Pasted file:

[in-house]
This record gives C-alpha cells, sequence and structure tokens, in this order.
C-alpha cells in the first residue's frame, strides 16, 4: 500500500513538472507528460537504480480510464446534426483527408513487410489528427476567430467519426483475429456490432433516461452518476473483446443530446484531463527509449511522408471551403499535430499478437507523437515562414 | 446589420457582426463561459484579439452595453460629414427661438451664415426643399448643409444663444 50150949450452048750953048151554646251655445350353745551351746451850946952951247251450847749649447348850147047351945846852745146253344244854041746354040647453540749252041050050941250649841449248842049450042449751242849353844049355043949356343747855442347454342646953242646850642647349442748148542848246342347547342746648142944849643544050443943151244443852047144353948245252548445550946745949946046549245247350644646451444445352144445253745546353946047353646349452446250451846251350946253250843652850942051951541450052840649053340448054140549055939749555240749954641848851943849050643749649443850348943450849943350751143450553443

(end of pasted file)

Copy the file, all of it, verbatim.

[in-house]
This record gives C-alpha cells, sequence and structure tokens, in this order.
C-alpha cells in the first residue's frame, strides 16, 4: 500500500513538472507528460537504480480510464446534426483527408513487410489528427476567430467519426483475429456490432433516461452518476473483446443530446484531463527509449511522408471551403499535430499478437507523437515562414 | 446589420457582426463561459484579439452595453460629414427661438451664415426643399448643409444663444 50150949450452048750953048151554646251655445350353745551351746451850946952951247251450847749649447348850147047351945846852745146253344244854041746354040647453540749252041050050941250649841449248842049450042449751242849353844049355043949356343747855442347454342646953242646850642647349442748148542848246342347547342746648142944849643544050443943151244443852047144353948245252548445550946745949946046549245247350644646451444445352144445253745546353946047353646349452446250451846251350946253250843652850942051951541450052840649053340448054140549055939749555240749954641848851943849050643749649443850348943450849943350751143450553443